Are the Browns the Worst NFL Team Ever?

Jason Miller/Getty Images

You may be aware of this, but the Cleveland Browns are very bad at football.

On Sunday, Cleveland’s 16th loss of the season, one that came at the hands of the Pittsburgh Steelers, clinched the team’s place in NFL infamy as just the third team in the Super Bowl era to go winless in a full season and just the second to do so over the course of 16 games. Ironically, Sunday’s tilt was one of the Browns’ better performances this season, and Cleveland had a legitimate chance to win given that none of the Steelers’ three best players (Ben Roethlisberger, Le’Veon Bell, Antonio Brown) were playing.

The Browns had the ball with under two minutes to go at the Steelers’ 27-yard line on a fourth-and-two. Quarterback DeShone Kizer rolled out of the pocket and found a wide-open Corey Coleman near the sideline. Coleman, in the most appropriate ending imaginable, literally dropped the ball and let the Browns’ best chance at a 2017 win slip right through his hands. This ending to the Browns’ inglorious season is even more perfect when you consider the series of events that led to Coleman being in a position to throw away the Browns’ last chance at a victory:

  • April 21, 2016: the Browns trade the second-overall pick and a conditional fifth-round pick to the Eagles in exchange for a first-round, third-round, and fourth-round pick in that year’s draft. Philadelphia uses the second pick to select Carson Wentz, who was well on his way to being this year’s NFL MVP had he not been injured in Week 14 against the Rams.
  • Draft night, 2016: the Browns trade their first-round pick (8th overall) and a sixth-round pick to Tennessee for the Titans’ first-round pick (15th overall), a third-round selection, and Tennessee’s 2017 second-round pick. With the 8th pick, the Titans select Michigan State offensive lineman Jack Conklin, and Conklin is selected as a first-team All-Pro offensive lineman at the end of the 2016 season. With the 15th pick, Cleveland takes Corey Coleman, who has played 20 games in the last two seasons and currently has 718 career receiving yards.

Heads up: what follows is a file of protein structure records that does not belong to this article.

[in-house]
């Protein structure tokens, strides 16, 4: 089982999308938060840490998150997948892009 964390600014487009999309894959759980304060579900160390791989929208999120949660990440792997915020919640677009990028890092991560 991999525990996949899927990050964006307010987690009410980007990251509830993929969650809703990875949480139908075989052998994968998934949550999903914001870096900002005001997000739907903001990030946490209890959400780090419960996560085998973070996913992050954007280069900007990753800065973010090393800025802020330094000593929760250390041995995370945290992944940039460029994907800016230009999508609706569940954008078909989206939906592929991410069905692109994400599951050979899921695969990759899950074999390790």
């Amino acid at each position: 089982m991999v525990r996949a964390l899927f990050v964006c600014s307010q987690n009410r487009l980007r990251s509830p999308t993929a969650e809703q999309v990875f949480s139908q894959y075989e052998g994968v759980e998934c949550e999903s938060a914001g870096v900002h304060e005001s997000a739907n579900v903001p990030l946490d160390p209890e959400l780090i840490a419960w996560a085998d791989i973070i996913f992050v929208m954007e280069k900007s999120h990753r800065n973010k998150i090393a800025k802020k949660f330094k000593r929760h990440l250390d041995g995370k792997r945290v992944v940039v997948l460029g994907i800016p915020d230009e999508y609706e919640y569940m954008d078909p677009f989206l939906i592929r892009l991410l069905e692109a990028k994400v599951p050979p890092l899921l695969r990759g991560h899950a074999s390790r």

• However, because the Browns drafted Coleman, they had one too many wide receivers in training camp. To combat this problem, they decided to waive Taylor Gabriel. The Falcons picked him up shortly thereafter, and you may remember Gabriel for completely dusting Patriots cornerback Malcolm Butler before all hell broke loose in Super Bowl LI.

All of this, of course, happened before Executive VP of Football Operations Sashi Brown was mercifully axed on December 7 after nearly two years on the job. We could devote another four or five full posts to his front office’s incompetence, but just know that they were driven by analytics (or something) and had no idea what they were doing or why they were doing it, which partially explains why they traded out of first-round picks that other teams used to draft Carson Wentz, Jack Conklin, and DeShaun Watson in the span of two years. Even worse, Brown was hired to run the front office by Paul DePodesta, the team’s “chief strategy officer”. So yes, the Browns owe their current incompetence to the guy Jonah Hill’s character in Moneyball was based on. I don’t know if that’s bad, but I don’t think it’s good.

With all of this being said, however, the Browns are not, in terms of talent or statistics, the worst team in NFL history. That title still belongs to the 1976 Tampa Bay Buccaneers.

The 1976 Buccaneers were a brand-spanking-new expansion franchise coached by former USC legend John McKay. And by all accounts, McKay was less than thrilled in his new situation; this is a real quote he gave to Sports Illustrated about the difference between coaching in college and the NFL:

I don’t know what this pro football mystique is. I’ve gone to the pro camps. They throw the ball, they catch the ball. Many of them are ex-USC players. I’m not amazed at what they do. I’ve watched the pros play. They run traps, they pitch the ball, they sweep. What else is there?

What ensued in the 1976 season would not surprise you; the Buccaneers lost every game en route to an 0-14 record, becoming the first team in the Super Bowl era to pull off that feat. The team still holds the record for the worst point differential in NFL history (-287) and was shut out in six of its 14 games. Additionally, the Bucs lost each game by an average of nearly 21 points; this was before the era of high-flying offenses and consistently good quarterback play. Speaking of quarterbacks, Tampa Bay was spearheaded that season by former Heisman Trophy winner and future NFL and college head coach Steve Spurrier.